“The Defenders” disappoints

Sum was ok, parts needed work


“The Defenders” is a Netflix show about a Marvel Entertainment superhero team.

On Aug. 18, Netflix released its highly-anticipated eight-episode miniseries “The Defenders,” a culmination of two years of planning and four separate shows. The show features four of Marvel Entertainment’s heroes in Matt Murdock (Charlie Cox), Jessica Jones (Krysten Ritter), Luke Cage (Mike Colter) and Danny Rand (Finn Jones), working together to take on the Netflix shows’ overarching villain, a criminal organization known as the Hand.

Despite a few strong, well-developed characters, “The Defenders” falls flat overall due to irritatingly distracting cinematography and a very, very slow start.

Created by Netflix for streaming, the show is designed to be watched all at once; however, this is not evident at all while watching the first few episodes. The first three episodes take too long to set the scene, and the Defenders themselves take too long to meet in person. Despite opening the show with a fight scene, it takes forever to get to the action.

The action scenes are clearly choreographed well, and the Defenders themselves are able to showcase their abilities and skill sets to the audience. However, as you watch Cage fend off bullets and Daredevil take on ninjas, you are drawn out of the moment by the camera work—and sometimes the drastic shift in the background music. The final fight scene is overlaid with hip-hop, and was completely discordant with the dramatic violin of the build-up.

The quality of the cinematography itself varied greatly, with many highs and lows. There was a brilliant use of color and lighting in the frames to give each of the four main characters a distinctive color: Jones was blue, Cage was yellow, Rand was green and Murdock was red. But at the same time, some of the camera angles were utterly ridiculous. Sometimes, the camera only had to be moved an inch left to actually work, but other times it felt like I was watching “The Office.”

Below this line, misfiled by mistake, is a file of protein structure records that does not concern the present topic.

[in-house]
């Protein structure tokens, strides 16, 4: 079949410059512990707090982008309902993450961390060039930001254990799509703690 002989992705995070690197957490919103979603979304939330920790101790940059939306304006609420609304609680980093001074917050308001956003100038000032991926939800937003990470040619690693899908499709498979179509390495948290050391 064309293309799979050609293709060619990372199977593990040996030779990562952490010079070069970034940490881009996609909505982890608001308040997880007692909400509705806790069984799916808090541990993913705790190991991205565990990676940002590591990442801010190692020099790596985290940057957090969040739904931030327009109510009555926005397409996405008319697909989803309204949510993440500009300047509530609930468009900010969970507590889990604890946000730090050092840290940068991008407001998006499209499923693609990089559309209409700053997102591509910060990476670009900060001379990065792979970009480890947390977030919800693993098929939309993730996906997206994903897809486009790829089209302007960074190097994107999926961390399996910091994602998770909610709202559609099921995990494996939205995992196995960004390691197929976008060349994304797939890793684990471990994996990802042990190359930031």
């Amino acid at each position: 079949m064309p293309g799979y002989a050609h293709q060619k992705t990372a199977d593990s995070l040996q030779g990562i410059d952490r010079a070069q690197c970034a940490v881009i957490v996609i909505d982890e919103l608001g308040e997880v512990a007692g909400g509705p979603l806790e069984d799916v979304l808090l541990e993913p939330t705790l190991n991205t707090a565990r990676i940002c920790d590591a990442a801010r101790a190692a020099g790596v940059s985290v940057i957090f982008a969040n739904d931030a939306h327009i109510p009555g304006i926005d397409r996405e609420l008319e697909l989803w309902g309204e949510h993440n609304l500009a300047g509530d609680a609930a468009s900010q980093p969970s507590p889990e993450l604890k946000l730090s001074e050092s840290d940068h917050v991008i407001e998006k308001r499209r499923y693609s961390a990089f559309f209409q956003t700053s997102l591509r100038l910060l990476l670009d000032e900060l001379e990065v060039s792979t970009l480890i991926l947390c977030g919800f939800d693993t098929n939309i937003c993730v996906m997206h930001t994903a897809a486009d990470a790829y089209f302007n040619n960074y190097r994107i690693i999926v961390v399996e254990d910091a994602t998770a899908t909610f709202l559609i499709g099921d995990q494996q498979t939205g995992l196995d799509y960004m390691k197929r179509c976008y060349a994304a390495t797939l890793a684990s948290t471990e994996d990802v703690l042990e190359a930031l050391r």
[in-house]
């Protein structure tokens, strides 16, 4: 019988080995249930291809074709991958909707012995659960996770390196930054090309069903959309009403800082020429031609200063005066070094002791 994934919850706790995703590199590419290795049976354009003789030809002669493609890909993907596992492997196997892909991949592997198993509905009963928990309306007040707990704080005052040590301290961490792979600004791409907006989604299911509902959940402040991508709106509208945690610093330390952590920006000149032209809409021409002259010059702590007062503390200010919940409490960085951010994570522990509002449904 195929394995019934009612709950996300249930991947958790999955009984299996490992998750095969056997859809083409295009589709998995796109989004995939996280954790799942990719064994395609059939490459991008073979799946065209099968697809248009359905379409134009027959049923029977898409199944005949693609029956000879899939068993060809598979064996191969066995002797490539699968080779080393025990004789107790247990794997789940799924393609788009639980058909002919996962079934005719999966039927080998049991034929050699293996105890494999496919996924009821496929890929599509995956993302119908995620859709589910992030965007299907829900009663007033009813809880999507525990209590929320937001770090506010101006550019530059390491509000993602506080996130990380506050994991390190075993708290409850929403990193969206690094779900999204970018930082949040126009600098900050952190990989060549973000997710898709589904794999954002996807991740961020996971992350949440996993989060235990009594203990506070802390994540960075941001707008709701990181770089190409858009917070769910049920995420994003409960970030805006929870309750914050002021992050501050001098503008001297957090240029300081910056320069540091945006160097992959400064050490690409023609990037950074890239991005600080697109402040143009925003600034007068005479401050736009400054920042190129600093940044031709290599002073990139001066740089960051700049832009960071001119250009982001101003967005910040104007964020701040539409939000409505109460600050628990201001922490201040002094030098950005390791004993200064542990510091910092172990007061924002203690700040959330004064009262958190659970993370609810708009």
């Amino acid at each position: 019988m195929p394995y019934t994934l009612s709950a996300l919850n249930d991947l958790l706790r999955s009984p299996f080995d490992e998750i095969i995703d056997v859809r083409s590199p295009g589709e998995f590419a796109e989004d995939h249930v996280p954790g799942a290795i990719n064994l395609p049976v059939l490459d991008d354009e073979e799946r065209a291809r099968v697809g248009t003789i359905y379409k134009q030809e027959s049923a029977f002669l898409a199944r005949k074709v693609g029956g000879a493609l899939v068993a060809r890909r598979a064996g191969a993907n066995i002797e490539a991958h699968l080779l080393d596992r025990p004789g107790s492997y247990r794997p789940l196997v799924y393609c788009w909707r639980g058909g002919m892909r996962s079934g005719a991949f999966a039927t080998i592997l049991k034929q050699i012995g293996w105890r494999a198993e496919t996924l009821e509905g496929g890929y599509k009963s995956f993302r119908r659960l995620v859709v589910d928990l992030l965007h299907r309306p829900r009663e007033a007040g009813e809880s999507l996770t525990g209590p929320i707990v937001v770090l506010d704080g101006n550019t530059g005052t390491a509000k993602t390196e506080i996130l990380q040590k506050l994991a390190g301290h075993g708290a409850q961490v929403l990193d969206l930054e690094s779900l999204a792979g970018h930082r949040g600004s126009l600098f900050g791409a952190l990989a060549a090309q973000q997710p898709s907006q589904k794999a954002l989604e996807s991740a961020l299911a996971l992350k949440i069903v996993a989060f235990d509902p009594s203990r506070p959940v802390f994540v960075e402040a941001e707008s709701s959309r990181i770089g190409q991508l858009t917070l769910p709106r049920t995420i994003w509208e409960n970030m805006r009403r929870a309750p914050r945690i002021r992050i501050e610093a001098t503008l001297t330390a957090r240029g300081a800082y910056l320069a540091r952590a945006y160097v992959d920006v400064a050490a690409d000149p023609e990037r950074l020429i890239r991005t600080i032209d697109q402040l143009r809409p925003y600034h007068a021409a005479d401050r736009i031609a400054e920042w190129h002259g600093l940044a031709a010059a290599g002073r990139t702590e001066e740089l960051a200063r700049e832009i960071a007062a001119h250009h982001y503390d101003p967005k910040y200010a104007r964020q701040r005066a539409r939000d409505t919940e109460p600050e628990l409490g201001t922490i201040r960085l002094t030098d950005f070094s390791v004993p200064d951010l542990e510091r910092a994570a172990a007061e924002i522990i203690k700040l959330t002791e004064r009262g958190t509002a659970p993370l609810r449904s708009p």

The character’s intentions and motivations were well crafted, for the most part. It was clear that Jones was trying to move forward from the traumatic events of her season. Murdock was trying to cope with his failure and near defeat when we saw him last and Cage was truly trying to be the “Hero of Harlem.”

Seeing the three interact together and one-on-one was a highlight. But having a plot that focused too much on Rand—”The Immortal Iron Fist” and titular star of the least successful of the four shows—brought the team down.

In the end, despite the effort put into the Marvel-Netflix universe over the past couple years, “The Defenders” does not seem like a proper milestone. Yes, the four characters met on screen and worked together, but at the same time, the show left most of its potential unfulfilled.

As a whole, “The Defenders” wasn’t terrible; it’s mostly saved by its character interactions. It’s required watching if you want to see the next season of Daredevil, but otherwise, I’d choose something else to binge-watch.

TV Show: “The Defenders”

Network: Netflix

Release Date: Aug. 18, 2017

Rating: 2.5 out of 5 stars